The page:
Hillsdale: Greek Tragedy in America’s Heartland by Roger Rapoport
Date Read: October 2 to 19, 2019
Rating: 2 (of 5) stars
This was my choice for a somewhat loose interpretation for the October prompt from The Unread Shelf Project: a book that scares you. I do not have a ton of true horror options on my shelves, and even then I would not quite say that horror themed books really scare me. This one was the scariest I could think of, the true bottom of my to read list pile. It’s outside my normal realm, and I bought it on a whim because it was on a display of local interest books at one of my favorite bookstores. This was about 10 years ago; since then I discovered that it has the lowest average Goodreads rating of all my books. Now that’s terrifying.
I tried really hard to go into this with an open mind, but it did not take me long to figure out why the book had been poorly received. The story itself is intriguing: the president of a prestigious, historically conservative college finds himself in the midst of a scandal after the death of his daughter-in-law, shortly after she has claimed that the two had been involved in a nearly 20 year affair. To add to the drama, there are some unusual circumstances surrounding her death, which is ruled a suicide although never fully investigated. While I do not mean to advocate for the exploitation of an obviously tragic situation, I feel like this could have been made very interesting. However, the flaws heavily outweigh any intrigue in the content. This book is not well written. It reads very much like a textbook—a poorly edited textbook.
Many of the chapters feel disjointed, with tangential information that does not add anything to the story. Some of this I understand, in sharing the history of the college and the family of the college president. However, there were areas where it not only did not add to the story, but also simply did not make sense. When we learn that Lissa wanted to move the family to Colorado, do we really need several pages detailing the history of the city where she wanted to move? There were other sections that seemed to have been rearranged during editing, but never fully reviewed. For example, there were specific individuals with names included, but no explanation of who they were or how they were related to the story. In most cases, this explanation came later; sometimes several pages later. In at least one case, pointed out to me by a friend who attended the college, there is a person who is misidentified as connected to the university during that time.
Even disregarding these errors, which could have easily been resolved with a strong editor, there were pieces of this book that did not sit well with me. In some ways, there is a sense of injustice here: a woman is dead, there are questionable circumstances surrounding this, and it is never fully investigated. Rapoport seems to feel this, as he details the shortcomings of the investigation. There are even hints that perhaps Lissa’s husband, George IV, had something to do with her death, including possible motive and opportunity. However, this is quickly brushed over in favor of more details on how the scandal associated with Lissa’s death lead to the downfall of George III as the college president.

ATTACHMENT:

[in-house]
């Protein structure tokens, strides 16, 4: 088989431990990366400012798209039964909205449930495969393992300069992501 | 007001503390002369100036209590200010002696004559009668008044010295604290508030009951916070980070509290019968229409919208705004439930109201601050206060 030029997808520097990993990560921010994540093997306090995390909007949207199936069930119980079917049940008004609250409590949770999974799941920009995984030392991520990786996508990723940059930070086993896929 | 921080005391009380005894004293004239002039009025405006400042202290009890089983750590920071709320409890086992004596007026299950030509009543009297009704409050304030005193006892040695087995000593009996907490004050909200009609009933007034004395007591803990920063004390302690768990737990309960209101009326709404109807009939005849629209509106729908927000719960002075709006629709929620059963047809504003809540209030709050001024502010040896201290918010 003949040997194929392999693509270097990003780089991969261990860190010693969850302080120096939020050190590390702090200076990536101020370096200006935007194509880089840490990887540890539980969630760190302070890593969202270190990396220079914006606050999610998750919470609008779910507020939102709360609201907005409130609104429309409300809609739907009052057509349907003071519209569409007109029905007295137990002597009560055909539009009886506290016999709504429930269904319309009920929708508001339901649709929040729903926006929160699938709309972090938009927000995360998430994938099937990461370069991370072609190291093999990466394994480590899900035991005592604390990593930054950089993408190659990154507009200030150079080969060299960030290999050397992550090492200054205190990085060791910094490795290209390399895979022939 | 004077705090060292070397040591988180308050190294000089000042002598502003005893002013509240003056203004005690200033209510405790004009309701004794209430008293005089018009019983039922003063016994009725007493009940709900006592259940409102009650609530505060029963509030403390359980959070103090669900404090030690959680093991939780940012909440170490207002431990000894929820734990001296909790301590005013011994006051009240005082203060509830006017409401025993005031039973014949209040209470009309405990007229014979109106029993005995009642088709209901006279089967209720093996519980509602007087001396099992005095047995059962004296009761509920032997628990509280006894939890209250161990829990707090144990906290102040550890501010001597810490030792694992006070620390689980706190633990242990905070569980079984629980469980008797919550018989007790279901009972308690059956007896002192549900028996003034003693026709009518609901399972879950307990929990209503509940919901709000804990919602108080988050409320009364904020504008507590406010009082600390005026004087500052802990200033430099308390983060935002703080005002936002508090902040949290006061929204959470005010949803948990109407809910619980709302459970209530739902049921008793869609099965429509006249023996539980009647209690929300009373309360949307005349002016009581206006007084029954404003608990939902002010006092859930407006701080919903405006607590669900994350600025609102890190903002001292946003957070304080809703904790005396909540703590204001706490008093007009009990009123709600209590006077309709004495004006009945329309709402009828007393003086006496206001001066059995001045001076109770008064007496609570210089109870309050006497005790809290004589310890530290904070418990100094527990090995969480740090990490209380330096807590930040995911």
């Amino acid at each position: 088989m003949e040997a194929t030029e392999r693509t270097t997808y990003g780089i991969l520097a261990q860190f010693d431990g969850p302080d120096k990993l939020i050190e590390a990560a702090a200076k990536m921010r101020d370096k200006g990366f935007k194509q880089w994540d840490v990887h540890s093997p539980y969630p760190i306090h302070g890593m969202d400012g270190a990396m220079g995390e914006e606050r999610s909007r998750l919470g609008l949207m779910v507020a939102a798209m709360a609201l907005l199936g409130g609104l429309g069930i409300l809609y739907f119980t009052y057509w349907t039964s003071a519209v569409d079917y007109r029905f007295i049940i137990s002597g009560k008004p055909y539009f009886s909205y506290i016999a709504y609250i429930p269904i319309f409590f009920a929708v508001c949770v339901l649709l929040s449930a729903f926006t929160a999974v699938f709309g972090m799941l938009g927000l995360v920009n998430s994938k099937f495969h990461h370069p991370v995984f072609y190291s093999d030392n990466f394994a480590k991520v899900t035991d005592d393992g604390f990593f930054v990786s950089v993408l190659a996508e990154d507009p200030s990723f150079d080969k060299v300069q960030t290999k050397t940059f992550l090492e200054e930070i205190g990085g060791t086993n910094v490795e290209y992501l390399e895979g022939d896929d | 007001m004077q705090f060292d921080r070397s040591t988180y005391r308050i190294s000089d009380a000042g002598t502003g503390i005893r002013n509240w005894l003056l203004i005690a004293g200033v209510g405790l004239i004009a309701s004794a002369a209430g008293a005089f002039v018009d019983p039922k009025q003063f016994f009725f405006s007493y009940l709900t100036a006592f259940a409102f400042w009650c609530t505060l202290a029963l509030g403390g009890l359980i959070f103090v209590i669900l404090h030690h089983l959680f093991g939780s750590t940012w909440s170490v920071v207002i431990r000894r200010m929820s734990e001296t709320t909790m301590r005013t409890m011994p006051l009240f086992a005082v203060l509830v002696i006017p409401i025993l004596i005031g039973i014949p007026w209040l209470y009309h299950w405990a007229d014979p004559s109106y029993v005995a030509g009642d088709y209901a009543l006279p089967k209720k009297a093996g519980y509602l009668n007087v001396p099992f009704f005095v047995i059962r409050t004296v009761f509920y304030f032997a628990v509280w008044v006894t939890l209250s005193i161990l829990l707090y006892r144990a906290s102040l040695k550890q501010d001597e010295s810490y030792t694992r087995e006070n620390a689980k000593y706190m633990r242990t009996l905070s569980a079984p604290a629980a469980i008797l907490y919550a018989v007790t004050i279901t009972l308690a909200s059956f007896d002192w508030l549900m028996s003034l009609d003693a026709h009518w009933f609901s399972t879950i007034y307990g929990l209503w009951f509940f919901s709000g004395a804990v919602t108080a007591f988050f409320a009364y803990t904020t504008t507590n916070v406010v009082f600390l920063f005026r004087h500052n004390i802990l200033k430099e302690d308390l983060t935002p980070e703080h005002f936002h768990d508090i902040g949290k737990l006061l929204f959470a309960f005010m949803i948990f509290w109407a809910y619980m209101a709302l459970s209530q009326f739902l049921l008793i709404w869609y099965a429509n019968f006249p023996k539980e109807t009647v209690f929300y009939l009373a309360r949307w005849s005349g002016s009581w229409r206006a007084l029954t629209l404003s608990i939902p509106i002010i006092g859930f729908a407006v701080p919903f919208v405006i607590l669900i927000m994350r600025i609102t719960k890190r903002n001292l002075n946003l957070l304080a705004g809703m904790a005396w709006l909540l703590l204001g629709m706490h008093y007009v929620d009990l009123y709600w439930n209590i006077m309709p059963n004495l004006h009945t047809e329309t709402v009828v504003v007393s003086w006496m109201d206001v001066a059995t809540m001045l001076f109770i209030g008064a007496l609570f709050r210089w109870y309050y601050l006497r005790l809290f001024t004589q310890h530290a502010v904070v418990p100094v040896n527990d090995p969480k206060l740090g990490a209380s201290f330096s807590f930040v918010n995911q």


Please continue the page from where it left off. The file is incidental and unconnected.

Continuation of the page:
Lissa’s claim of the affair was used as evidence against George III, although it could not be substantiated. Perhaps this is unfair, but is that really the most important point of this story? What is the “Greek tragedy” referred to in the title: the death of Lissa, or the loss of George III’s job? The chapter that talks of Lissa’s death and the shortcomings of the investigation ends with a quip about George III and his new wife’s experiencing the “airline industry’s equivalent of a near-death experience” by being forced to watch the same poor movie on four long flights they took in the two days after Lissa’s death. This is not only tangential; it is disrespectful.
Unfortunately, this book did live up to the poor reviews that influenced me to continually push it down in my list of books to be read. It is also unfortunate, I suppose, that there is always more to say about books that are disliked than those that are enjoyed. I still will not quite claim that I wish I had not taken the time to read this. I do think that it is a story worth telling; I wish it had been handled better than this.
Boris’s thoughts: “Can we finally put this one away now? 1 paw.”